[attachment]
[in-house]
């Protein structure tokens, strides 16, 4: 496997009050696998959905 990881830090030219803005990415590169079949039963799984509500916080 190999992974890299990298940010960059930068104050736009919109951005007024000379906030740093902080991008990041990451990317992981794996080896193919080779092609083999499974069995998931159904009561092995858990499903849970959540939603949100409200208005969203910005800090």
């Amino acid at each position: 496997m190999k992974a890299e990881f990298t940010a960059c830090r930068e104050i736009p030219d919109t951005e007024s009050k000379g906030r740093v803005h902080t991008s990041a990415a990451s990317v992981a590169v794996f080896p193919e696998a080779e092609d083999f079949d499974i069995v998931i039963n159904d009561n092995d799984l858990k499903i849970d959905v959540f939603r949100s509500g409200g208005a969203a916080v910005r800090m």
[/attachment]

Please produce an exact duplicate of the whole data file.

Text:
[in-house]
């Protein structure tokens, strides 16, 4: 496997009050696998959905 990881830090030219803005990415590169079949039963799984509500916080 190999992974890299990298940010960059930068104050736009919109951005007024000379906030740093902080991008990041990451990317992981794996080896193919080779092609083999499974069995998931159904009561092995858990499903849970959540939603949100409200208005969203910005800090």
């Amino acid at each position: 496997m190999k992974a890299e990881f990298t940010a960059c830090r930068e104050i736009p030219d919109t951005e007024s009050k000379g906030r740093v803005h902080t991008s990041a990415a990451s990317v992981a590169v794996f080896p193919e696998a080779e092609d083999f079949d499974i069995v998931i039963n159904d009561n092995d799984l858990k499903i849970d959905v959540f939603r949100s509500g409200g208005a969203a916080v910005r800090m």